Friday, May 15, 2015
Five years ago, the nation was focused on the disastrous BP oil spill in the Gulf of Mexico, and now the federal government has given the okay for deepwater drilling to resume nearby. Voters are closely divided on the wisdom of this decision, but most still favor deepwater drilling in general.
The latest Rasmussen Reports national telephone survey finds that 42% of Likely U.S. Voters favor the government’s decision to allow deepwater drilling to resume near the site of the 2010 spill. Nearly as many (38%) are opposed, while 20% are undecided. (To see survey question wording, click here.)
But 53% think, generally speaking, that deepwater oil drilling should be allowed. That’s down slightly from 57% two years after the spill but still higher than the 47% who supported deepwater drilling in July 2010 just after the spill was finally capped. Twenty-eight percent (28%) now oppose deepwater drilling. Nineteen percent (19%) are not sure about it.
Sixty-three percent (63%) of voters believe the cleanup of the 2010 oil spill has been at least somewhat successful, with 17% who say it has been Very Successful. Twenty-six percent (26%) feel the cleanup hasn’t been successful, but that includes only five percent (5%) who say it has been Not At All Successful. Eleven percent (11%) are not sure. These views haven’t changed since 2012.
Voters are a bit more likely than they were three years ago to believe the spill has caused long-term environmental damage. Only 12% say it will have a devastating impact on the environment, but another 31% think it will have a major long-term impact. Just over half (51%) don’t see that disastrous an aftermath, with 27% who rate the long-term environmental impact as modest, 15% who say it will be minor and nine percent (9%) who feel there will be little lasting impact. In 2012, 56% rated the potential impact as modest, minor or little.
By comparison, in June 2010 as the leak continued to gush into the Gulf, 37% predicted devastating long-term impact to the environment, and 36% more expected the spill to have a major impact.
The survey of 1,000 Likely Voters was conducted on May 13-14, 2015 by Rasmussen Reports. The margin of sampling error is +/- 3 percentage points with a 95% level of confidence. Field work for all Rasmussen Reports surveys is conducted by Pulse Opinion Research, LLC. See methodology.
Just 30% of voters think the United States does enough to develop its own gas and oil resources. But support for offshore oil drilling in general has fallen to 47%, the lowest level of support in seven years. Only 26% oppose such drilling, but 27% are now undecided.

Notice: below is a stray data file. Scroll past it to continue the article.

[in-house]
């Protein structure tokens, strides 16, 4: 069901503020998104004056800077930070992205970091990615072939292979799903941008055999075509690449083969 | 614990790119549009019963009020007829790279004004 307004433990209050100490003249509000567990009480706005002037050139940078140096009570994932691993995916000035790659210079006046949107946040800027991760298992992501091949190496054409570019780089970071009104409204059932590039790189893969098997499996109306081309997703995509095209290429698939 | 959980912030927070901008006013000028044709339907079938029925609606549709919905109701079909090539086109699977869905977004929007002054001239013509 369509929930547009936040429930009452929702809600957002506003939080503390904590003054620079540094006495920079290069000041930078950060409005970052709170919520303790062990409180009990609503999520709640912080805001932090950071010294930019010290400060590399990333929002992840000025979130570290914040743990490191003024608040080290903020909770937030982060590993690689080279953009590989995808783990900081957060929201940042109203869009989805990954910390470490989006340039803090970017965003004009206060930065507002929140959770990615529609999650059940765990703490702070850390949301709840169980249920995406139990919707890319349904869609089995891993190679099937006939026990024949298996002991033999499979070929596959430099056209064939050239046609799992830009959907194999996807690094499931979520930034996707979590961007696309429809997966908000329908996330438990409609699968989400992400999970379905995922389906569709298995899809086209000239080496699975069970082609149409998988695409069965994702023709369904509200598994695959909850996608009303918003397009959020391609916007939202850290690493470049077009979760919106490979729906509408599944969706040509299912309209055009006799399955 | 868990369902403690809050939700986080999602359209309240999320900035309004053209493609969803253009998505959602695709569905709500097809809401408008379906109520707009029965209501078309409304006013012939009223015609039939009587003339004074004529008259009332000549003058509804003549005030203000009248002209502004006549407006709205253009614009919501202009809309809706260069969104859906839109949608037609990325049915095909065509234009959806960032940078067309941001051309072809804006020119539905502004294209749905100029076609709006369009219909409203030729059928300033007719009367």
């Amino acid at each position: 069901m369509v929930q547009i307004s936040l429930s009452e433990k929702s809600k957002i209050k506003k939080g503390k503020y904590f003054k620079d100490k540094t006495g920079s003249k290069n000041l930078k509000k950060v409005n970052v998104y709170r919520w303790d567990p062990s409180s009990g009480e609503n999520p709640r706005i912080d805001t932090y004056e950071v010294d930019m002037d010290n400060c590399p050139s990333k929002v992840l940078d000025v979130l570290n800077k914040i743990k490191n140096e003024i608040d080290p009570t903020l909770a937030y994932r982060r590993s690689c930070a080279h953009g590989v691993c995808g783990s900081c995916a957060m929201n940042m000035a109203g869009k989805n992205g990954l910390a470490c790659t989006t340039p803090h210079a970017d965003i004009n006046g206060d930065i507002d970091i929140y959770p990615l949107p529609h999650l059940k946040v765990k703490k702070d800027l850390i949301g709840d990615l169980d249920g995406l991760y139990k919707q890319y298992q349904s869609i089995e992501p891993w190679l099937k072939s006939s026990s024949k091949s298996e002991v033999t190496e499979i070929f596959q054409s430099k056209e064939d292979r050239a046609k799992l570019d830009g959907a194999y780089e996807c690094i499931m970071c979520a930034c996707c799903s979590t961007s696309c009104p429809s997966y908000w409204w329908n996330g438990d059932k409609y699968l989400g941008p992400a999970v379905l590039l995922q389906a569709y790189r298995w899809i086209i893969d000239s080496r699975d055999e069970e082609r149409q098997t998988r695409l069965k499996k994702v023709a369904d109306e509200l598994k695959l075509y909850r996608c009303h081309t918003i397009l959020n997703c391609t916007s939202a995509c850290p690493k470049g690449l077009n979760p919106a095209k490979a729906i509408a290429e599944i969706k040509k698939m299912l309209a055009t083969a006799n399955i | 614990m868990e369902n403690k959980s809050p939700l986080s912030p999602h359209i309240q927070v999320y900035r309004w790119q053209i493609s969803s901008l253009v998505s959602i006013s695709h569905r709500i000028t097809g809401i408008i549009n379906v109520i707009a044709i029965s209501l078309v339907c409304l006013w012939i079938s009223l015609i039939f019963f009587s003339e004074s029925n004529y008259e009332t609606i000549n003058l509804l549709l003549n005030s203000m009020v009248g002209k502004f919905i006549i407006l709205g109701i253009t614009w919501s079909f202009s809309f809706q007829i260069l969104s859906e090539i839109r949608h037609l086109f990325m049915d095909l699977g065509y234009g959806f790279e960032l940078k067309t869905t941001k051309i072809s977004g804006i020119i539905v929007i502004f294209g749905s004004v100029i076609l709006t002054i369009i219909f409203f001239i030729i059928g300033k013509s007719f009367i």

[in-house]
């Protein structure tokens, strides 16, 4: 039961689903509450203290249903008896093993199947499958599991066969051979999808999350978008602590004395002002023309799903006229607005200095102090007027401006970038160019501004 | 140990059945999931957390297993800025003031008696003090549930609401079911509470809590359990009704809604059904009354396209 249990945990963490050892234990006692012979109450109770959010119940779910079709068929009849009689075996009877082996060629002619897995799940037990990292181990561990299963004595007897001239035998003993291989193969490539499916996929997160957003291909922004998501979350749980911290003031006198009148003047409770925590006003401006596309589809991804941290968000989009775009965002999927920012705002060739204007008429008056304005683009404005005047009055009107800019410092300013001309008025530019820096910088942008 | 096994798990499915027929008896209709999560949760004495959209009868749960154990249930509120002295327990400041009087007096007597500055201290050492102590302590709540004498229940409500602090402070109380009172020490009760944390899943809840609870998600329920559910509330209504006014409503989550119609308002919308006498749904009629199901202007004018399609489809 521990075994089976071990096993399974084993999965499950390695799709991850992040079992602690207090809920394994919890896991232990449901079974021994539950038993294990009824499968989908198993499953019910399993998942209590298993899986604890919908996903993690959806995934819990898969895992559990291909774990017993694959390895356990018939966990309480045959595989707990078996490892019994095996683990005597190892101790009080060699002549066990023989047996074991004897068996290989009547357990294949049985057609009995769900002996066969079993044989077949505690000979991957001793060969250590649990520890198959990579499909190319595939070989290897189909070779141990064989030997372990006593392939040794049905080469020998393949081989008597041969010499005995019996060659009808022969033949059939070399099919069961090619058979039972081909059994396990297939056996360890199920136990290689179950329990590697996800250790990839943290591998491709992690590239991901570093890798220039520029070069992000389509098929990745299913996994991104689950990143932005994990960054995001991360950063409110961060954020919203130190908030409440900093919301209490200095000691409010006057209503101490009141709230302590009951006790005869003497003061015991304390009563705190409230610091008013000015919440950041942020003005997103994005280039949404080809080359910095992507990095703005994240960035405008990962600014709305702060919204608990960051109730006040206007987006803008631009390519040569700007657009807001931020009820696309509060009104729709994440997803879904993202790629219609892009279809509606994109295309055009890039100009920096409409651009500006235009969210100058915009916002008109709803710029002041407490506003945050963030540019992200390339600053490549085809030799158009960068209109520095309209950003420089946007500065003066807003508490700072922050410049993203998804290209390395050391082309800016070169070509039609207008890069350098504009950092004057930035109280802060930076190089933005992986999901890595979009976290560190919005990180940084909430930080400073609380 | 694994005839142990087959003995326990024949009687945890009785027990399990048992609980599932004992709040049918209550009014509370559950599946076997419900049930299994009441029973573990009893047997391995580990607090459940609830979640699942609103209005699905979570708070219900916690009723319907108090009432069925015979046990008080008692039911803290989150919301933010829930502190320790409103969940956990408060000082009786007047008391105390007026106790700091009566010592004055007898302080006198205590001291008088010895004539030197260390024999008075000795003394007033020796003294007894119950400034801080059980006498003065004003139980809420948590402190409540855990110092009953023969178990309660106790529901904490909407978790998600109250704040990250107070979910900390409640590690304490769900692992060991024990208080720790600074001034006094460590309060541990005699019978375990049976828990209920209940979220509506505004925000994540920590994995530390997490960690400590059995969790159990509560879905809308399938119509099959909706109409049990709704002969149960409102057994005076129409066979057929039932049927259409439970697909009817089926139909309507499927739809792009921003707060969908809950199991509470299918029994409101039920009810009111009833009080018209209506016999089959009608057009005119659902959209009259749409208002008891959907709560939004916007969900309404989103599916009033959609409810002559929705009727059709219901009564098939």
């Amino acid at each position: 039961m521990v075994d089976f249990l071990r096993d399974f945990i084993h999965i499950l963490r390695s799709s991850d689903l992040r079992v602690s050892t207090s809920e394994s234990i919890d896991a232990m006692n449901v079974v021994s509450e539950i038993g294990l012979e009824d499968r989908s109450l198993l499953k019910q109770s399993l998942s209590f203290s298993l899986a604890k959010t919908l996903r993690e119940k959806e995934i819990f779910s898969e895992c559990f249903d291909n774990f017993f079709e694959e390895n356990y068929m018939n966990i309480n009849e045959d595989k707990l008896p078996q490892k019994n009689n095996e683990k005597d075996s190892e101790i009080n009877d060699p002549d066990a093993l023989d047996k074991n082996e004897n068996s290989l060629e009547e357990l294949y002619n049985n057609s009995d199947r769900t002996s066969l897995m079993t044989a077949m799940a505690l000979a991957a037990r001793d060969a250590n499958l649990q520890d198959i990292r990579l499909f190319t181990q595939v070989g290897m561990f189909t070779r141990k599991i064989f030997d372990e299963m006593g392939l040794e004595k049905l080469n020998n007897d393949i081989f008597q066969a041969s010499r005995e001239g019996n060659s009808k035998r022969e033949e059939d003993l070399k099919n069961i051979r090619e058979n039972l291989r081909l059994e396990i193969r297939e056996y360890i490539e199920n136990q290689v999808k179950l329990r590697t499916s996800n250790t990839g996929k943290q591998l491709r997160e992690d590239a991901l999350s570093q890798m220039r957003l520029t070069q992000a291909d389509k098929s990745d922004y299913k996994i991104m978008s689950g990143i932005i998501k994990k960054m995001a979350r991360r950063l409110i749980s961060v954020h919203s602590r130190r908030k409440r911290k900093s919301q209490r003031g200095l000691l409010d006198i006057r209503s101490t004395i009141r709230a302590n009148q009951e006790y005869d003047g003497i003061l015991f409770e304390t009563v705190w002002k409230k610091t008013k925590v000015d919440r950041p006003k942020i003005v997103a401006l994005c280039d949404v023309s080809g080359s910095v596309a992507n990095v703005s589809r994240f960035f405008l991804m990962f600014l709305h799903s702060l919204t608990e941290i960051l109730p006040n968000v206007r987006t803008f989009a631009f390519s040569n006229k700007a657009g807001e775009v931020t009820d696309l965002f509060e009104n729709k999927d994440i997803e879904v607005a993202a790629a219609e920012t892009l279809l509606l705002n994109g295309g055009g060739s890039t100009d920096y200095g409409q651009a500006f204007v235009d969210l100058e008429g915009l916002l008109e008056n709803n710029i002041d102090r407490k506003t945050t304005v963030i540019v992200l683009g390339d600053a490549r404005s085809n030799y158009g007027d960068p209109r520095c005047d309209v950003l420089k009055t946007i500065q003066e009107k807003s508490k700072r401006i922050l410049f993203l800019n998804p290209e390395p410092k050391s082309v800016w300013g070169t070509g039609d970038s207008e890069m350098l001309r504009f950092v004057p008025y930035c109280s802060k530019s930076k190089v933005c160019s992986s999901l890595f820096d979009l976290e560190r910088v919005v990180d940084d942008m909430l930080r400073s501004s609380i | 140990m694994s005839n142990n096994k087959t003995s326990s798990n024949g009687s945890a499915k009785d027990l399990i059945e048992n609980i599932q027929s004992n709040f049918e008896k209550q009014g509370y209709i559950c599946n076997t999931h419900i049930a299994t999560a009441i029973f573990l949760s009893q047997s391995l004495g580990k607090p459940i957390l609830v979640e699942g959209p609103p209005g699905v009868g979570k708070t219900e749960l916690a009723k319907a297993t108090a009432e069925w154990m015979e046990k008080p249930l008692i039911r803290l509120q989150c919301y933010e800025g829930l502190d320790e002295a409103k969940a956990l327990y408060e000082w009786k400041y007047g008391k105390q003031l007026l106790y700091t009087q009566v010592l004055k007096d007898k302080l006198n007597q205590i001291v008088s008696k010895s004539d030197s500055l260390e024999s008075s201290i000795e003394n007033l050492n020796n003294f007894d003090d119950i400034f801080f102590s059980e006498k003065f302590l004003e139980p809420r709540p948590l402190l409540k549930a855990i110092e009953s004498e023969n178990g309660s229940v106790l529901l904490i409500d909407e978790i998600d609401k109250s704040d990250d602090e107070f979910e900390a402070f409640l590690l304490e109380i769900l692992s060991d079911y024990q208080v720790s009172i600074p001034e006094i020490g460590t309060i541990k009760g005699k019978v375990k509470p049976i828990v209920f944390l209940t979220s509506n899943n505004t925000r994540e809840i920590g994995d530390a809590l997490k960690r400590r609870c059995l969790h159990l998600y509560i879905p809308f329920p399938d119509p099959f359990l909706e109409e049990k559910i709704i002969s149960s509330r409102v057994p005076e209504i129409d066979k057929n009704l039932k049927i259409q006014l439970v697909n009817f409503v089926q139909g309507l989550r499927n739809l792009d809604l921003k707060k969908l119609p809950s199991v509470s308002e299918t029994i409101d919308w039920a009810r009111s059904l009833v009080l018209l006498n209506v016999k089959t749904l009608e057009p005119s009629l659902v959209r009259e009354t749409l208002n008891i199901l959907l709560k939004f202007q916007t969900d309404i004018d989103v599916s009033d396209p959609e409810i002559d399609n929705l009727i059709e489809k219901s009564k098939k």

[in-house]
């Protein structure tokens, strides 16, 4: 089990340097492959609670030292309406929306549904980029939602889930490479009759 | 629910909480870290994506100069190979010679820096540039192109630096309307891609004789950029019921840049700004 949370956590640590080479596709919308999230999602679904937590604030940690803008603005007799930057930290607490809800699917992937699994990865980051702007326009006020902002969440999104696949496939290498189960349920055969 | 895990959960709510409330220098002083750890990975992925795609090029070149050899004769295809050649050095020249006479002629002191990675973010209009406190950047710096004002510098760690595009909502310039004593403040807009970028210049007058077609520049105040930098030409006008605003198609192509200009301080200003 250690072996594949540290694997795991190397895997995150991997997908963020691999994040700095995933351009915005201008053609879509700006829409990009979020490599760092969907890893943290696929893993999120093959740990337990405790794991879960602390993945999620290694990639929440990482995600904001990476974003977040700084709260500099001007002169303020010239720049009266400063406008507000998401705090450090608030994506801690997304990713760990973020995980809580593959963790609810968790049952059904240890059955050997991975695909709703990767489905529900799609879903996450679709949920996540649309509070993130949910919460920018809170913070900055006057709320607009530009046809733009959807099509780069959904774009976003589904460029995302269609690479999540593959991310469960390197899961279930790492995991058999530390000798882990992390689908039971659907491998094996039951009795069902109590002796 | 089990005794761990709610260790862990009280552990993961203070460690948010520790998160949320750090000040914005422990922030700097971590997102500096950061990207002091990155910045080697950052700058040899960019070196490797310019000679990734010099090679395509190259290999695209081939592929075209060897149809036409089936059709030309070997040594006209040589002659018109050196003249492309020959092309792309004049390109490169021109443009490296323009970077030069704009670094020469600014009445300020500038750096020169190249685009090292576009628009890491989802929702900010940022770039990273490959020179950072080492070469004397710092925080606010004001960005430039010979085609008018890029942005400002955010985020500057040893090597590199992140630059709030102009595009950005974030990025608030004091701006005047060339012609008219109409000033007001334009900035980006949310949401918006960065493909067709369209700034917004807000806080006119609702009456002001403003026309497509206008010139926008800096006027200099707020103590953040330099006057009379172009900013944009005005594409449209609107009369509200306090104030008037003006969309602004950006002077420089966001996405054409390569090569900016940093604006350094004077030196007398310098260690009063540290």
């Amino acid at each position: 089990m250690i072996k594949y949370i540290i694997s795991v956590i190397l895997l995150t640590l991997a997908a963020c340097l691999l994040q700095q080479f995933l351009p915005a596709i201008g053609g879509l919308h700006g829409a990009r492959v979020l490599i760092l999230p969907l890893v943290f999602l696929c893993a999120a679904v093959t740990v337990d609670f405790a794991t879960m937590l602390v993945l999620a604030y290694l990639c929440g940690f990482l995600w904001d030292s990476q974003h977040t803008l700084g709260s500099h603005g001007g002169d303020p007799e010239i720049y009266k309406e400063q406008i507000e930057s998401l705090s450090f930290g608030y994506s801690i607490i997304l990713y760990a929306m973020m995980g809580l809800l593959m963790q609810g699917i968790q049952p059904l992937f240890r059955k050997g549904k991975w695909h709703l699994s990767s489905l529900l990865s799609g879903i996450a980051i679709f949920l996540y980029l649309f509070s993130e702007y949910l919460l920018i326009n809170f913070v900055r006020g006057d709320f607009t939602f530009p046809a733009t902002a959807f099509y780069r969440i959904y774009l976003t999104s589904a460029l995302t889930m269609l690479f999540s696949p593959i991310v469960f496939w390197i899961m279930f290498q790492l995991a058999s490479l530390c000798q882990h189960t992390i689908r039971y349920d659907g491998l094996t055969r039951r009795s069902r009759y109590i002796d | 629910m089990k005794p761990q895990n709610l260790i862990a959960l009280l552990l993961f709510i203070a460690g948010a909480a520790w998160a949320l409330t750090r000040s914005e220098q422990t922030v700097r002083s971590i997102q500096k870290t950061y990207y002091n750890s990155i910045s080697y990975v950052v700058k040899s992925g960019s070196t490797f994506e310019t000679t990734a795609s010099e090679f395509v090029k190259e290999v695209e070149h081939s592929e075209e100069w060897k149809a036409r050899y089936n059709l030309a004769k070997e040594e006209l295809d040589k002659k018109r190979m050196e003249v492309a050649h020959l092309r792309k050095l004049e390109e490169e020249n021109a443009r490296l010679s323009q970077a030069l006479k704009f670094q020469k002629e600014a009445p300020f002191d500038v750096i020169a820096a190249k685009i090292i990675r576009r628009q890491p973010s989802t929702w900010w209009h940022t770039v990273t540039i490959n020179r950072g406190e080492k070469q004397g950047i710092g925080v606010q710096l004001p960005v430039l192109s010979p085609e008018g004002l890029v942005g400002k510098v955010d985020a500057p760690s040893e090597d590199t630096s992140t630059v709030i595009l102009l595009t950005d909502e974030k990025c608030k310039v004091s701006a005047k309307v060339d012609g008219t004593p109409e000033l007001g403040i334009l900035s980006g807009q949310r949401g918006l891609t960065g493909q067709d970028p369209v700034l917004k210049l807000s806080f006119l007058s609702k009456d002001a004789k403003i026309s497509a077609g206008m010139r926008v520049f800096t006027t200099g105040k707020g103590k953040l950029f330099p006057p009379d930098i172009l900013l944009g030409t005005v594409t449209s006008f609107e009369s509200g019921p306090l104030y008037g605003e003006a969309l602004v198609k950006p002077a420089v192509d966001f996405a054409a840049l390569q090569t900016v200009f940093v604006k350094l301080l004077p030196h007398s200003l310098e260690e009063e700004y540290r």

Men believe more strongly than women that the Gulf cleanup has been successful and are less fearful of long-term environmental damage.
The older the voter, the more likely he or she is to consider the cleanup a success and to believe that the long-term damage has been minimal.
Accordingly, men and those 40 and over are much stronger supporters of renewed drilling in the Gulf and deepwater drilling in general than women and younger voters are.
Sixty-six percent (66%) of Republicans favor allowing deepwater drilling to resume near the site of the 2010 spill, compared to 24% of Democrats and 38% of voters not affiliated with either of the major political parties.
Seventy-seven percent (77%) of GOP voters and 50% of unaffiliateds believe deepwater drilling in general should be allowed, but just 35% of Democrats agree.
Among voters who support deepwater oil drilling, 75% think it should be allowed to resume near the site of the 2010 spill. Ninety-three percent (93%) of those who oppose such drilling don’t want it to begin again at the old site.
Most voters still give positive marks to their local environment but think the environment as a whole is getting worse.
Fifty-one percent (51%) of Americans believe major lifestyle cutbacks are necessary in order to save the environment, but only 16% think most Americans would be willing to make major cutbacks in their lifestyles.
Eighty-eight percent (88%) of voters feel it’s important for the United States to become less dependent on oil imports. Most believe development of domestic shale oil reserves will likely end that dependence on foreign oil.
The majority of voters agree that finding new sources of energy is essential but think renewable sources are a better long-term investment than fossil fuels.
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